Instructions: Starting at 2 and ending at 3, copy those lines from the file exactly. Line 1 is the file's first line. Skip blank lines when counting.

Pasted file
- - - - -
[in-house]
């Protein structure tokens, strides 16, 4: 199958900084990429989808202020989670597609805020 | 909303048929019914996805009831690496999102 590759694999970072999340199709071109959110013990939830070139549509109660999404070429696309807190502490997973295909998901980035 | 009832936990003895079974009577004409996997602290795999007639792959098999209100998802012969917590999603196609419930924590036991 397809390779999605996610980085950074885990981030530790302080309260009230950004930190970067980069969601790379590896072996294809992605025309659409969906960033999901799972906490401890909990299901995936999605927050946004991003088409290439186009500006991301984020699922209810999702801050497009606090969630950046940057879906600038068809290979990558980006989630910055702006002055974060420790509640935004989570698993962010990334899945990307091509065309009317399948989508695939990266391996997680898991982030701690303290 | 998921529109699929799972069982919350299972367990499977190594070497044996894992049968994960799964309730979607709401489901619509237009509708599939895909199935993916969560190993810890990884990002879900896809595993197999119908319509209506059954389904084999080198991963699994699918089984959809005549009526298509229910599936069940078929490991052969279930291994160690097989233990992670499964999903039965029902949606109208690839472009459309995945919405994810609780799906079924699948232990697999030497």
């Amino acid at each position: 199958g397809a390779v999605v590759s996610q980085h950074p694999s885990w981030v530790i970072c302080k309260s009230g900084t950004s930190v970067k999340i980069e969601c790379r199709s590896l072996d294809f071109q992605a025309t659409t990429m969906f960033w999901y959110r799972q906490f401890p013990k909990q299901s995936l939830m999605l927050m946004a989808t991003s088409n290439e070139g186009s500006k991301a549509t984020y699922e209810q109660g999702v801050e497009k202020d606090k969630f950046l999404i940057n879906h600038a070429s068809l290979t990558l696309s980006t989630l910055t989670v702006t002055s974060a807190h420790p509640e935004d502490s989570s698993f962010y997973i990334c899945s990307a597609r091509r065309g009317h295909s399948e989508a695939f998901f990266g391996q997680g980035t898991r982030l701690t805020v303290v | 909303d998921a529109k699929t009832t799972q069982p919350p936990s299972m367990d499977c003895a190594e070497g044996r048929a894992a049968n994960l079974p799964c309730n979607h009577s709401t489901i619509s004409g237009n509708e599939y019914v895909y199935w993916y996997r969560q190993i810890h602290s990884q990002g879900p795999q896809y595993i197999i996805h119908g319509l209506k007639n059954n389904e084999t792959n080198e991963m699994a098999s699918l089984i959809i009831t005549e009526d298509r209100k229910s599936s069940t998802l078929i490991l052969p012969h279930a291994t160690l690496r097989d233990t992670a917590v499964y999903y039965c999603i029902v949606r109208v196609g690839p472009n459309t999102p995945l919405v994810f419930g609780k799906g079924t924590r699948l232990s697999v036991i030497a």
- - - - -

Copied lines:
């Protein structure tokens, strides 16, 4: 199958900084990429989808202020989670597609805020 | 909303048929019914996805009831690496999102 590759694999970072999340199709071109959110013990939830070139549509109660999404070429696309807190502490997973295909998901980035 | 009832936990003895079974009577004409996997602290795999007639792959098999209100998802012969917590999603196609419930924590036991 397809390779999605996610980085950074885990981030530790302080309260009230950004930190970067980069969601790379590896072996294809992605025309659409969906960033999901799972906490401890909990299901995936999605927050946004991003088409290439186009500006991301984020699922209810999702801050497009606090969630950046940057879906600038068809290979990558980006989630910055702006002055974060420790509640935004989570698993962010990334899945990307091509065309009317399948989508695939990266391996997680898991982030701690303290 | 998921529109699929799972069982919350299972367990499977190594070497044996894992049968994960799964309730979607709401489901619509237009509708599939895909199935993916969560190993810890990884990002879900896809595993197999119908319509209506059954389904084999080198991963699994699918089984959809005549009526298509229910599936069940078929490991052969279930291994160690097989233990992670499964999903039965029902949606109208690839472009459309995945919405994810609780799906079924699948232990697999030497």
């Amino acid at each position: 199958g397809a390779v999605v590759s996610q980085h950074p694999s885990w981030v530790i970072c302080k309260s009230g900084t950004s930190v970067k999340i980069e969601c790379r199709s590896l072996d294809f071109q992605a025309t659409t990429m969906f960033w999901y959110r799972q906490f401890p013990k909990q299901s995936l939830m999605l927050m946004a989808t991003s088409n290439e070139g186009s500006k991301a549509t984020y699922e209810q109660g999702v801050e497009k202020d606090k969630f950046l999404i940057n879906h600038a070429s068809l290979t990558l696309s980006t989630l910055t989670v702006t002055s974060a807190h420790p509640e935004d502490s989570s698993f962010y997973i990334c899945s990307a597609r091509r065309g009317h295909s399948e989508a695939f998901f990266g391996q997680g980035t898991r982030l701690t805020v303290v | 909303d998921a529109k699929t009832t799972q069982p919350p936990s299972m367990d499977c003895a190594e070497g044996r048929a894992a049968n994960l079974p799964c309730n979607h009577s709401t489901i619509s004409g237009n509708e599939y019914v895909y199935w993916y996997r969560q190993i810890h602290s990884q990002g879900p795999q896809y595993i197999i996805h119908g319509l209506k007639n059954n389904e084999t792959n080198e991963m699994a098999s699918l089984i959809i009831t005549e009526d298509r209100k229910s599936s069940t998802l078929i490991l052969p012969h279930a291994t160690l690496r097989d233990t992670a917590v499964y999903y039965c999603i029902v949606r109208v196609g690839p472009n459309t999102p995945l919405v994810f419930g609780k799906g079924t924590r699948l232990s697999v036991i030497a």